The series seeks to examine systemic failure through the lens of multiple concepts that are painfully relevant in today’s world. Five Days Memorial is steeped in themes of racial prejudice, sexism, fat phobia, morality, responsibility, consent, agency and accountability. Each episode is an intricate snapshot of humanity and all the intricacies of human existence. Moments of despair and desolation are skillfully interspersed with scenes that showcase the best of humanity. The triumph of saving a life is offset by the agony of seeing someone suffer, and the quiet intimacy of time spent with a loved one is in stark contrast to the fear and frustration of realizing no one is coming to save one.

It’s probably in our nature to get caught up in our own bubble and convince ourselves that your experiences are, at least to some extent, universal. However, Five Days Memorial is a prime example of how each person’s experience is uniquely shaped by an infinite variety of stimuli. When a person is pushed to the limits of their mind and body, the way we react is inherently unpredictable. The series posits that most people approach such events with, by and large, the best of intentions, and the discrepancies between one person’s morals and another often seem negligible – until they aren’t.

Five Days Memorial is an important but extremely frustrating clock, I suspect, inherently. The jumping around to different viewpoints — though necessary to give each perspective appropriate weight — creates a dissonance for the viewer that makes each person’s story feel a bit incomplete. Especially with Pou, we don’t take enough time for her point of view and her actions are more touched upon by other characters than shown directly. At the beginning of the series, certain plot points are established that lead nowhere. While these details likely reflect reality, when presented in a narrative, audiences expect solutions that never materialize.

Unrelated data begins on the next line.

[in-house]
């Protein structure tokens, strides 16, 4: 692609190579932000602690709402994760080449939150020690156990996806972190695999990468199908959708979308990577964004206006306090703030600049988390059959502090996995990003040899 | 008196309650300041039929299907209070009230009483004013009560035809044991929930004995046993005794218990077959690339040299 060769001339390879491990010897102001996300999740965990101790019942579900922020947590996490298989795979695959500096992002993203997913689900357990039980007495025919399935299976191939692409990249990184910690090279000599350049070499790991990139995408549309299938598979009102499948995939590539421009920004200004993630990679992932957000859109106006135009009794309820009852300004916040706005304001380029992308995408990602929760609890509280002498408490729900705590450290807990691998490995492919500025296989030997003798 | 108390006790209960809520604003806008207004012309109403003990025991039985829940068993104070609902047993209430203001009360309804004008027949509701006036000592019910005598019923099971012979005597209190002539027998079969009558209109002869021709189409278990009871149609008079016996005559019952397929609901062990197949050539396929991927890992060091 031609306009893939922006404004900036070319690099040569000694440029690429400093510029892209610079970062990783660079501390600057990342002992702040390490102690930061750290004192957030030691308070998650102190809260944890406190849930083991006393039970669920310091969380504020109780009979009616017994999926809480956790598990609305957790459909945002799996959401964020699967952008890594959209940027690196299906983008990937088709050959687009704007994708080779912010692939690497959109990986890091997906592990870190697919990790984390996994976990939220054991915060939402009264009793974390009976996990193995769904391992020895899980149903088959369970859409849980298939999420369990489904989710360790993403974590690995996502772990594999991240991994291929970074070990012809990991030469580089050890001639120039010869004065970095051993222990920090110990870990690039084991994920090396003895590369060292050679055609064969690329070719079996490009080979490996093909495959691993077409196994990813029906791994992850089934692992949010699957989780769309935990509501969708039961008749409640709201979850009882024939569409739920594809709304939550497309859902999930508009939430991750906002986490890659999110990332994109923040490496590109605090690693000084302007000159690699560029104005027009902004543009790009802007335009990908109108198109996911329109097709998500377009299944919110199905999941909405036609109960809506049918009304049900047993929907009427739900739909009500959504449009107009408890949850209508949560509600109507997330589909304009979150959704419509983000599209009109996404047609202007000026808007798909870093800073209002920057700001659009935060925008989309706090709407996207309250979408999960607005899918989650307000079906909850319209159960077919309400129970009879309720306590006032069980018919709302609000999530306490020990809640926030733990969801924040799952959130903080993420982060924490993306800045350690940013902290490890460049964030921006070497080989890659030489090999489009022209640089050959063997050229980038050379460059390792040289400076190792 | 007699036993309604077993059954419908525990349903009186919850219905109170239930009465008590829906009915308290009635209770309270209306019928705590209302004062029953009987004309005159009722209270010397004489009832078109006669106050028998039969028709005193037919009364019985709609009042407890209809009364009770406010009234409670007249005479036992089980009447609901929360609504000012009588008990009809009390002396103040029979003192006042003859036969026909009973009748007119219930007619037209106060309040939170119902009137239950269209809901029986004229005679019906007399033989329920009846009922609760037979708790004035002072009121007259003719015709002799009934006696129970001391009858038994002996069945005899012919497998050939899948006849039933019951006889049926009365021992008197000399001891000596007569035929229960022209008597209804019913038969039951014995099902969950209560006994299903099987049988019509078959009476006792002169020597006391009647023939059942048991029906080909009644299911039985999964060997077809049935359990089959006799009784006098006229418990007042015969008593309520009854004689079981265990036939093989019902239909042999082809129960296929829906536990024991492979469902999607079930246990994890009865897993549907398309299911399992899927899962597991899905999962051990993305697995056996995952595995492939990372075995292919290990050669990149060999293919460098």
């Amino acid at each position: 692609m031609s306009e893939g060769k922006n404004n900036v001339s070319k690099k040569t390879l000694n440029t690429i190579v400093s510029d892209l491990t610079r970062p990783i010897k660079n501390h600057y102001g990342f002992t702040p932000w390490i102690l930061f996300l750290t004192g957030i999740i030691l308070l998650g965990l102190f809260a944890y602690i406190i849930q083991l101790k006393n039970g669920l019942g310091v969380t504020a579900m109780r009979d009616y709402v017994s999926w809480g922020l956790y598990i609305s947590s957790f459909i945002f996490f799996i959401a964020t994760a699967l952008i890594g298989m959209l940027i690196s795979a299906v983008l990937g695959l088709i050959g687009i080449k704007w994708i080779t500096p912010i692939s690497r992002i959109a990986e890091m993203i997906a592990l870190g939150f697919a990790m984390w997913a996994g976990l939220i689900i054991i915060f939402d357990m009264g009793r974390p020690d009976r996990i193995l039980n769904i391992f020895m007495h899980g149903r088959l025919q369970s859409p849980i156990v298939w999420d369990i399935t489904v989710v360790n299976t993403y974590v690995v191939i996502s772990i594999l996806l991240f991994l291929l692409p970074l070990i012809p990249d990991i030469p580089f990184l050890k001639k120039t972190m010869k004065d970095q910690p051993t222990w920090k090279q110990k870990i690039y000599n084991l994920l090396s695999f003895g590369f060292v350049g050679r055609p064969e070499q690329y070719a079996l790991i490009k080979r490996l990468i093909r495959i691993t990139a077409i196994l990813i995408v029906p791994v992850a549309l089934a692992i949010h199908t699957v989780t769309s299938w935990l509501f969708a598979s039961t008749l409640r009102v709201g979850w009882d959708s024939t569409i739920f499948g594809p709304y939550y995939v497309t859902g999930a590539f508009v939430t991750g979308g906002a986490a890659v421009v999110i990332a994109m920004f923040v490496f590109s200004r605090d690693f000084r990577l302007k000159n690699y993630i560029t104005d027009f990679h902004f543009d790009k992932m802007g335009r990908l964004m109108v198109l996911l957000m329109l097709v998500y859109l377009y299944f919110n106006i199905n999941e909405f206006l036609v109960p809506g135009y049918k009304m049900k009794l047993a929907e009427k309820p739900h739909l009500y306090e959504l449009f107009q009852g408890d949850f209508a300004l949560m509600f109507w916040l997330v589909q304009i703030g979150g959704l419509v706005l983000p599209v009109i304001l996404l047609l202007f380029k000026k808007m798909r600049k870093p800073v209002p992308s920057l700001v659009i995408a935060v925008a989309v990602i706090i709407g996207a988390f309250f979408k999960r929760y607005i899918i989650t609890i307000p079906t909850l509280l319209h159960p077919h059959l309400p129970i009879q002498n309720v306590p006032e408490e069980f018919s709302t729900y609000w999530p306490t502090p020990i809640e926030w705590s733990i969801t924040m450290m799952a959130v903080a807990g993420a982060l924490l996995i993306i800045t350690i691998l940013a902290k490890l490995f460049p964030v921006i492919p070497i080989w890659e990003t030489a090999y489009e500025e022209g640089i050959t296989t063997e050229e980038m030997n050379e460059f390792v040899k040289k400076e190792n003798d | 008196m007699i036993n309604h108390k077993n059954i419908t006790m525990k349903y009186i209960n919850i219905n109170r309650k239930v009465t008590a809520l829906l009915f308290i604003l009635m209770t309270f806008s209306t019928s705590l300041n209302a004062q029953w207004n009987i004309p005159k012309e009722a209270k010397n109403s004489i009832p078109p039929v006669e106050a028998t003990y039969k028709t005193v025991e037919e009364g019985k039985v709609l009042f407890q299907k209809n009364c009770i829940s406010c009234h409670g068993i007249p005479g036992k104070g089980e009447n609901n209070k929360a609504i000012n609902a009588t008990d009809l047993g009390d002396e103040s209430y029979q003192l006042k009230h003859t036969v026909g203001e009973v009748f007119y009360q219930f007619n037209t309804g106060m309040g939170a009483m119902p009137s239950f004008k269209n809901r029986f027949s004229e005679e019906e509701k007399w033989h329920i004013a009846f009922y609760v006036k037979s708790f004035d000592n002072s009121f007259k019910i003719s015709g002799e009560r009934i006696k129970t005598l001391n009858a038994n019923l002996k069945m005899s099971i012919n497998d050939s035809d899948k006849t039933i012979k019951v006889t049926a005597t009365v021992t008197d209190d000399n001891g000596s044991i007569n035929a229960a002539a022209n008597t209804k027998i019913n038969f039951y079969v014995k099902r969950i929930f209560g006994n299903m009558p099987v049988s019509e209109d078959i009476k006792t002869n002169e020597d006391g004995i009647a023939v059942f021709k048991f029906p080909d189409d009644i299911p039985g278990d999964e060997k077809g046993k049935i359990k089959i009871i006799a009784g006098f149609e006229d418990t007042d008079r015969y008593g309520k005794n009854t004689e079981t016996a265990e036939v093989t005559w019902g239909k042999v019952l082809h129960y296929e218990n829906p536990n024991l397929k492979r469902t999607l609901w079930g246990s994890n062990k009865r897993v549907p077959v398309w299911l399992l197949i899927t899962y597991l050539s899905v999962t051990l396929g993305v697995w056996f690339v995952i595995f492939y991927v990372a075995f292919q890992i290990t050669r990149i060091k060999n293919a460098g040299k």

This isn’t a feel-good series designed to offer a solution to a national tragedy, but rather a somber and harsh light on how the complete collapse of the US government and the systems within it did irreparable damage by putting money and public image above people. If these outside forces, which should provide support and shelter in such a crisis, have proven day after day that they are not helping, how do you determine what is humane based on what you know? And how are you going to survive when all the systems designed to help you fail? Where is the blame when almost everyone is responsible to varying degrees?

By the end of the series, you will be filled with open disappointment and anger at what happened during Hurricane Katrina. When those who have the power to influence the masses fail to use it for good, individuals are forced to do the impossible. Five Days Memorial asks you to put yourself in the shoes of the survivors and victims. And it requires that we review the systems designed to serve us in the crisis so that something like this never happens again.

Valuation: B+

Five Days Memorial will air three episodes on August 12, while the rest of the limited series rolls out weekly on Apple TV+.

About Cindy Johnson